LONDON – British lawmakers will be asked to consider legislation this week that would allow ministers to impose a range of sanctions against Russia if it resists Ukrainethe British foreign minister said on Sunday.
The Secretary of State, Liz Truss, outlined the plan in an interview with broadcaster Sky News, presenting it as part of multiple efforts to prevent further aggression from the President Vladimir V. Putin of Russia. Britain is currently supplying Ukraine with defensive weapons and has offered to increase its deployment elsewhere in Eastern Europe.
Also on Sunday, Russia’s Foreign Minister, Sergey V. Lavrov, said that Russia would seek clarity from NATO about its intentions days after the United States and its allies delivered an official disclaimer to Moscow’s request for NATO to withdraw from Eastern Europe and to ban Ukraine from joining the alliance.
Lavrov’s comments in an interview with Russian government television suggest that although Moscow is unhappy – as expected – with the Western response, there may still be a glimmer of hope for Russia. further diplomatic activities.
But if diplomacy fails, Ms. Truss said, British law will provide the country with more sanctions options, so there will be no “place to hide” for the oligarchs or “any public company”. who cares about the Kremlin and the regime in Russia.” Britain has long been a financial hub for Russia’s wealthy and well-connected, with a British parliamentary report describing London as a “laundry shop” for illegal Russian money.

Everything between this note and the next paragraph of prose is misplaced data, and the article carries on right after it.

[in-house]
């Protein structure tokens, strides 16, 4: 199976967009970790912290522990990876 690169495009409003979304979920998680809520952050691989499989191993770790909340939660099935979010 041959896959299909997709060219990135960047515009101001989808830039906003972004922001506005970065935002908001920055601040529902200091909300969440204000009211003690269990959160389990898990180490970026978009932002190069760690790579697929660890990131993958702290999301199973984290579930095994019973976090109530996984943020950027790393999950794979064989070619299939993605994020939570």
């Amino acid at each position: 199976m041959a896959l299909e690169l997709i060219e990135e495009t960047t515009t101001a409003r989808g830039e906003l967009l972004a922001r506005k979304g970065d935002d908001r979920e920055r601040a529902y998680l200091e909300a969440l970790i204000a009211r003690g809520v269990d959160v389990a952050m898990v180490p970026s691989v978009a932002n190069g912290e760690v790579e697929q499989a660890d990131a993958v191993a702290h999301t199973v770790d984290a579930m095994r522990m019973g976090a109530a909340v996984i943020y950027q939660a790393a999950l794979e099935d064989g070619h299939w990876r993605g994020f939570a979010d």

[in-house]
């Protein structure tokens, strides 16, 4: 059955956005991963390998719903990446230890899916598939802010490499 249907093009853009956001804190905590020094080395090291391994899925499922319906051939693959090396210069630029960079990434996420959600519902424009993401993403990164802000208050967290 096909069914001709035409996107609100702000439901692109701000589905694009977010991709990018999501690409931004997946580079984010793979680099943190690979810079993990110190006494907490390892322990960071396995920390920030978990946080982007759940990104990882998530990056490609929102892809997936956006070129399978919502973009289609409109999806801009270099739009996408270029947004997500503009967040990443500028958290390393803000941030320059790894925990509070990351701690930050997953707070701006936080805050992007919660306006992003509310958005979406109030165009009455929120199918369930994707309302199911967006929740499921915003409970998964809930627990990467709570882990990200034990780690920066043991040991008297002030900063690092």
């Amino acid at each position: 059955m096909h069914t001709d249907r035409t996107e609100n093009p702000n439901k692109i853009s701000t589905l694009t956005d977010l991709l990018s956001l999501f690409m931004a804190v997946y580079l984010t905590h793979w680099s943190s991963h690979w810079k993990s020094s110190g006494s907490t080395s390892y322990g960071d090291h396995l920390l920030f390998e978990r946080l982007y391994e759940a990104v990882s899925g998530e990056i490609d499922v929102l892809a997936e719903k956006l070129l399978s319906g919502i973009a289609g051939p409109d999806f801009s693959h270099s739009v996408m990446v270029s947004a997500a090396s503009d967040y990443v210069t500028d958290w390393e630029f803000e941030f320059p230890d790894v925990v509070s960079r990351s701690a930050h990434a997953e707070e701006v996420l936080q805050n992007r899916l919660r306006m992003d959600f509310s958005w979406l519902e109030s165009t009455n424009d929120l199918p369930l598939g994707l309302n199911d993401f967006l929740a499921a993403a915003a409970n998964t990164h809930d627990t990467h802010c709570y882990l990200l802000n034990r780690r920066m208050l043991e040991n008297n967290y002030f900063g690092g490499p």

Although the British Parliament usually takes weeks or months to pass a bill, the emergency procedures allow Parliament to legislate. for at least a day In some cases.
Ms Truss said Britain would rule out nothing and would “consider all options” to support Ukraine, as the UK government and its allies pursue a foreign policy while developing sanctions. economy can convince Mr. Putin not to invade.
“We are doing all we can through deterrence and diplomacy to urge him to drop the list,” Ms. Truss, who is scheduled to meet the Ukrainian president and Russian foreign minister in the next two weeks. . told BBC.
Biden administration officials on Sunday reiterated that the United States believes a Russian invasion is “imminent,” even as Ukraine tries to play down the crisis.
Understanding Russia’s relationship with the West
Tensions between regions are growing and Russian President Putin is increasingly willing to take on geopolitical risks and assert his demands.
The Pentagon’s press secretary, John F. Kirby, said on “Fox News Sunday.”
On CNN’s “State of the Union,” the chairman of the Senate Foreign Relations Committee, Senator Bob Menendez, a Democrat of New Jersey, appeared alongside the panel’s top Republican, the Senate. Congressman Jim Risch of Idaho. Mr Menendez said there was “an extremely strong bipartisan determination to have dire consequences for Russia if it invaded Ukraine, and in some cases for what it did.”